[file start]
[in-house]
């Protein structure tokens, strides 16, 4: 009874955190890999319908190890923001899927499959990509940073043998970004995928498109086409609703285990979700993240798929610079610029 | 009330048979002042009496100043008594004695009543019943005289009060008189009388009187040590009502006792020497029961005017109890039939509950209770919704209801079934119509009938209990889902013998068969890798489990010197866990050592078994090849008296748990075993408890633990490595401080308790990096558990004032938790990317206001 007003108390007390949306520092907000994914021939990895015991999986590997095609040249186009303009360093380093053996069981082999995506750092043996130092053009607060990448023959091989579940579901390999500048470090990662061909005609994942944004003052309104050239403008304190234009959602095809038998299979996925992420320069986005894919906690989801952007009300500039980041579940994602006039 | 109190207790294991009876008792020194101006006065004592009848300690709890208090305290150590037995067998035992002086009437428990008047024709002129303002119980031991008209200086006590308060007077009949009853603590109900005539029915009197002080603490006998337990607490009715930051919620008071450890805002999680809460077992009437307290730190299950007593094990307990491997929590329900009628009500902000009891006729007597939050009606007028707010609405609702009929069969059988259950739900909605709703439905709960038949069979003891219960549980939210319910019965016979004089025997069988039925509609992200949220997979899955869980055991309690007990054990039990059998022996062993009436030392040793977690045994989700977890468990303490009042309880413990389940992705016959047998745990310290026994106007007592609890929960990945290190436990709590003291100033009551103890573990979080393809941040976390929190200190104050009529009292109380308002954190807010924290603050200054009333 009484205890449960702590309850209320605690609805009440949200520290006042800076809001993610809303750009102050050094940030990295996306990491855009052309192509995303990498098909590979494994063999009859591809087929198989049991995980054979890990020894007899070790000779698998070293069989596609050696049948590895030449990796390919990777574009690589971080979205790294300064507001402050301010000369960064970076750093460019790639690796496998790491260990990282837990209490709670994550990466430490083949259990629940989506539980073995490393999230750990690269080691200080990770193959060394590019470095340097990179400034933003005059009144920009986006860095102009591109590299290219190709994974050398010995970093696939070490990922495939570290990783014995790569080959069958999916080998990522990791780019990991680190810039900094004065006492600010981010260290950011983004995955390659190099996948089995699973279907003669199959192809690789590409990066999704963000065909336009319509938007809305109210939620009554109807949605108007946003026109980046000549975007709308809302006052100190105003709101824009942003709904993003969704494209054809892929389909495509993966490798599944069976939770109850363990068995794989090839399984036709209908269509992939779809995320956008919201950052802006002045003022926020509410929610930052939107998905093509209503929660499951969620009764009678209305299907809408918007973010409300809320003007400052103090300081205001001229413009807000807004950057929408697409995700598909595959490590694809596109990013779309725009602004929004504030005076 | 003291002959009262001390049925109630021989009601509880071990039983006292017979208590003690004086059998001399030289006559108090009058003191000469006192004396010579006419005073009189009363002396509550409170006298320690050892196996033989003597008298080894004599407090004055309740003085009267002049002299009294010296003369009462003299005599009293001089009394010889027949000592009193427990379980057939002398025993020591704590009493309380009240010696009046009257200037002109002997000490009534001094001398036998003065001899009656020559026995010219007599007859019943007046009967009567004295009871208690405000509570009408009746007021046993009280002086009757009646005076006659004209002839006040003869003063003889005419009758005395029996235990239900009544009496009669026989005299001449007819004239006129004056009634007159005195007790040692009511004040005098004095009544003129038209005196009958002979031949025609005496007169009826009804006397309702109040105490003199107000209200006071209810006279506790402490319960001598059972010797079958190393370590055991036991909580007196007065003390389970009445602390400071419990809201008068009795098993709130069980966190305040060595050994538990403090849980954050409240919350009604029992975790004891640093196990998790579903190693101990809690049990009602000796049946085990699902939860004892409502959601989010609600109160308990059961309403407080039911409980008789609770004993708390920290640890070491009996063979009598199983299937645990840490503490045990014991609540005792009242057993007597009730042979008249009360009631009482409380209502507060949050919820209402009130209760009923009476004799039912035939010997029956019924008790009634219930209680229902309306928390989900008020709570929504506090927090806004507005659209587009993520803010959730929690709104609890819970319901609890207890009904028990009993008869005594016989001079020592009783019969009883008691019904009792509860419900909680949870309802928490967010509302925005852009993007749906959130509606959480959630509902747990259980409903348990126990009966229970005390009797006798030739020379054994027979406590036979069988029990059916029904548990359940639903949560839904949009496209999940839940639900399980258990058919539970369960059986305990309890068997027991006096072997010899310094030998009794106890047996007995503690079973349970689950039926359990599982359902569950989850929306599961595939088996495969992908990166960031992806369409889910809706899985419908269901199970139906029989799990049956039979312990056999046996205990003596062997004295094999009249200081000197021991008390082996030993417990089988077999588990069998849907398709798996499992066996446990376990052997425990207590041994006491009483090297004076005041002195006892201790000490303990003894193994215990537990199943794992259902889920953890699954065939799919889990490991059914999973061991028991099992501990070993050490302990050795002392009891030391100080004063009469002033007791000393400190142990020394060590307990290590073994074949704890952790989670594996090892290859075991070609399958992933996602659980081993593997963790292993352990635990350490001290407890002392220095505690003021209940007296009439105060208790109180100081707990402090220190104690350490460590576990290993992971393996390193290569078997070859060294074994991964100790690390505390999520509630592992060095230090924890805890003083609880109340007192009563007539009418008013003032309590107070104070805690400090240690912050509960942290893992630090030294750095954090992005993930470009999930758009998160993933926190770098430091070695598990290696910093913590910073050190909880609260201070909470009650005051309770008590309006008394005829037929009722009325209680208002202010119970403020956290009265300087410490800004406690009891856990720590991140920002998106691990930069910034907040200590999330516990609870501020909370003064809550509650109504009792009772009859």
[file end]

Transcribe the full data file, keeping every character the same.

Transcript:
[in-house]
């Protein structure tokens, strides 16, 4: 009874955190890999319908190890923001899927499959990509940073043998970004995928498109086409609703285990979700993240798929610079610029 | 009330048979002042009496100043008594004695009543019943005289009060008189009388009187040590009502006792020497029961005017109890039939509950209770919704209801079934119509009938209990889902013998068969890798489990010197866990050592078994090849008296748990075993408890633990490595401080308790990096558990004032938790990317206001 007003108390007390949306520092907000994914021939990895015991999986590997095609040249186009303009360093380093053996069981082999995506750092043996130092053009607060990448023959091989579940579901390999500048470090990662061909005609994942944004003052309104050239403008304190234009959602095809038998299979996925992420320069986005894919906690989801952007009300500039980041579940994602006039 | 109190207790294991009876008792020194101006006065004592009848300690709890208090305290150590037995067998035992002086009437428990008047024709002129303002119980031991008209200086006590308060007077009949009853603590109900005539029915009197002080603490006998337990607490009715930051919620008071450890805002999680809460077992009437307290730190299950007593094990307990491997929590329900009628009500902000009891006729007597939050009606007028707010609405609702009929069969059988259950739900909605709703439905709960038949069979003891219960549980939210319910019965016979004089025997069988039925509609992200949220997979899955869980055991309690007990054990039990059998022996062993009436030392040793977690045994989700977890468990303490009042309880413990389940992705016959047998745990310290026994106007007592609890929960990945290190436990709590003291100033009551103890573990979080393809941040976390929190200190104050009529009292109380308002954190807010924290603050200054009333 009484205890449960702590309850209320605690609805009440949200520290006042800076809001993610809303750009102050050094940030990295996306990491855009052309192509995303990498098909590979494994063999009859591809087929198989049991995980054979890990020894007899070790000779698998070293069989596609050696049948590895030449990796390919990777574009690589971080979205790294300064507001402050301010000369960064970076750093460019790639690796496998790491260990990282837990209490709670994550990466430490083949259990629940989506539980073995490393999230750990690269080691200080990770193959060394590019470095340097990179400034933003005059009144920009986006860095102009591109590299290219190709994974050398010995970093696939070490990922495939570290990783014995790569080959069958999916080998990522990791780019990991680190810039900094004065006492600010981010260290950011983004995955390659190099996948089995699973279907003669199959192809690789590409990066999704963000065909336009319509938007809305109210939620009554109807949605108007946003026109980046000549975007709308809302006052100190105003709101824009942003709904993003969704494209054809892929389909495509993966490798599944069976939770109850363990068995794989090839399984036709209908269509992939779809995320956008919201950052802006002045003022926020509410929610930052939107998905093509209503929660499951969620009764009678209305299907809408918007973010409300809320003007400052103090300081205001001229413009807000807004950057929408697409995700598909595959490590694809596109990013779309725009602004929004504030005076 | 003291002959009262001390049925109630021989009601509880071990039983006292017979208590003690004086059998001399030289006559108090009058003191000469006192004396010579006419005073009189009363002396509550409170006298320690050892196996033989003597008298080894004599407090004055309740003085009267002049002299009294010296003369009462003299005599009293001089009394010889027949000592009193427990379980057939002398025993020591704590009493309380009240010696009046009257200037002109002997000490009534001094001398036998003065001899009656020559026995010219007599007859019943007046009967009567004295009871208690405000509570009408009746007021046993009280002086009757009646005076006659004209002839006040003869003063003889005419009758005395029996235990239900009544009496009669026989005299001449007819004239006129004056009634007159005195007790040692009511004040005098004095009544003129038209005196009958002979031949025609005496007169009826009804006397309702109040105490003199107000209200006071209810006279506790402490319960001598059972010797079958190393370590055991036991909580007196007065003390389970009445602390400071419990809201008068009795098993709130069980966190305040060595050994538990403090849980954050409240919350009604029992975790004891640093196990998790579903190693101990809690049990009602000796049946085990699902939860004892409502959601989010609600109160308990059961309403407080039911409980008789609770004993708390920290640890070491009996063979009598199983299937645990840490503490045990014991609540005792009242057993007597009730042979008249009360009631009482409380209502507060949050919820209402009130209760009923009476004799039912035939010997029956019924008790009634219930209680229902309306928390989900008020709570929504506090927090806004507005659209587009993520803010959730929690709104609890819970319901609890207890009904028990009993008869005594016989001079020592009783019969009883008691019904009792509860419900909680949870309802928490967010509302925005852009993007749906959130509606959480959630509902747990259980409903348990126990009966229970005390009797006798030739020379054994027979406590036979069988029990059916029904548990359940639903949560839904949009496209999940839940639900399980258990058919539970369960059986305990309890068997027991006096072997010899310094030998009794106890047996007995503690079973349970689950039926359990599982359902569950989850929306599961595939088996495969992908990166960031992806369409889910809706899985419908269901199970139906029989799990049956039979312990056999046996205990003596062997004295094999009249200081000197021991008390082996030993417990089988077999588990069998849907398709798996499992066996446990376990052997425990207590041994006491009483090297004076005041002195006892201790000490303990003894193994215990537990199943794992259902889920953890699954065939799919889990490991059914999973061991028991099992501990070993050490302990050795002392009891030391100080004063009469002033007791000393400190142990020394060590307990290590073994074949704890952790989670594996090892290859075991070609399958992933996602659980081993593997963790292993352990635990350490001290407890002392220095505690003021209940007296009439105060208790109180100081707990402090220190104690350490460590576990290993992971393996390193290569078997070859060294074994991964100790690390505390999520509630592992060095230090924890805890003083609880109340007192009563007539009418008013003032309590107070104070805690400090240690912050509960942290893992630090030294750095954090992005993930470009999930758009998160993933926190770098430091070695598990290696910093913590910073050190909880609260201070909470009650005051309770008590309006008394005829037929009722009325209680208002202010119970403020956290009265300087410490800004406690009891856990720590991140920002998106691990930069910034907040200590999330516990609870501020909370003064809550509650109504009792009772009859």